Graeme Kirkpatrick

Graeme Kirkpatrick


  • Professor of Social and Cultural Theory, Sociology
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Personal profile

My group

PhD Supervisions

2013-2018: Emma Fraser, Walter Benjamin and ruins

2013-2018: Tom Redshaw, Technical politics

2012-2017: Feng Zhu, Video game aesthetics

2009-13: Ashley Brown, Sexual play in fantasy games

2005-12 (P-T): Paul Brown, Maslow's hierarchy of needs and Zelda players.

May 2010: Begona Ballesteros, Visiting scholar, University of Madrid, working on issues in philosophy of technology.

2006-8: Cheryl Martens, HIV awareness and corporate social responsibility.

In 2005 acted as external supervisor for Rune Klevjer's doctoral thesis on avatarial embodiment, University of Bergen.

I was co-supervisor for:

2008-13: Svet Nenov, Dipositif of terrorism

2007-10 Gareth Crabtree, Pleasure cultures of war.


New Students

I welcome applications in the areas of critical social theory, digital aesthetics and philosophy of technology.



I did my PhD at Birkbeck in London on analytical philosophy of mind and principles of explanation in the human sciences. Before that I studied political philosophy at York and Peace Studies at Bradford. I came to Manchester as lecturer in sociology in 2004. In 2015 I was professor of Media Arts, Aesthetics and Narration at the University of Skövde in Sweden and in Spring of that year I was visiting Professorial Fellow of the Digital Cultures Research Programme of the Australian Research Council University at Flinders University in Adelaide.

My research develops theory at the intersections of media technologies, human sensoria and narrative practices. I am interested in how varieties of subjectively meaningful experience relate to shifting modalities of social power. My publications have explored these issues in relation to the idea of a politics of technology design, the role of form and meaning in digital aesthetics, and the place of the senses in critical theory. I'm actively involved in several international research networks that share and develop these interests.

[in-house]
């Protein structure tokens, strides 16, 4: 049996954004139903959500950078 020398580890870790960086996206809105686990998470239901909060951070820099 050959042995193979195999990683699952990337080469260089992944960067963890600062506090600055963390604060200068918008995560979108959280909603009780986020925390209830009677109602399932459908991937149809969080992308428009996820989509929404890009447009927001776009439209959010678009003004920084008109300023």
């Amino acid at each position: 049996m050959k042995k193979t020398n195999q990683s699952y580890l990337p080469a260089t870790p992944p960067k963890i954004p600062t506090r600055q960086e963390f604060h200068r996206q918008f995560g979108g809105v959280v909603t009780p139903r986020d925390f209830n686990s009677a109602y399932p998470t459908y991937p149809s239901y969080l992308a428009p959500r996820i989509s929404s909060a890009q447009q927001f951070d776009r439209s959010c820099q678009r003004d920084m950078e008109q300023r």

Research interests

My work uses concepts from critical social theory, pragmatic philosophy and modernist aesthetic theory to problematise aspects of technology that tend to get taken for granted in everyday life. For example, my first book, Critical Technology (2004) was an interrogation of the visual norms that underpin human-computer interface design and in my books on video games I have explored some of the ways that digital visual media interact with wider social forces to produce distinct, embodied experiences associated with new regimes of sense-making and meaning.

My current work is focused on the idea of a technical politics and what it means to think politically, rather than sociologically or philosophically, about technology design. Related to this, I'm also investigating the viability of 'critique' as a figure of thought in the digital age and developing the idea that some version of utopian 'future-thinking' might displace it. My newest book, Technical Politics, is a critical analysis of Andrew Feenberg's critical theory of technology.


Expertise related to UN Sustainable Development Goals

In 2015, UN member states agreed to 17 global Sustainable Development Goals (SDGs) to end poverty, protect the planet and ensure prosperity for all. This person’s work contributes towards the following SDG(s):

  • SDG 3 - Good Health and Well-being
  • SDG 5 - Gender Equality
  • SDG 12 - Responsible Consumption and Production
  • SDG 16 - Peace, Justice and Strong Institutions


  • Critical theory
  • aesthetic theory
  • philosophy of technology
  • digital culture
  • technical politics


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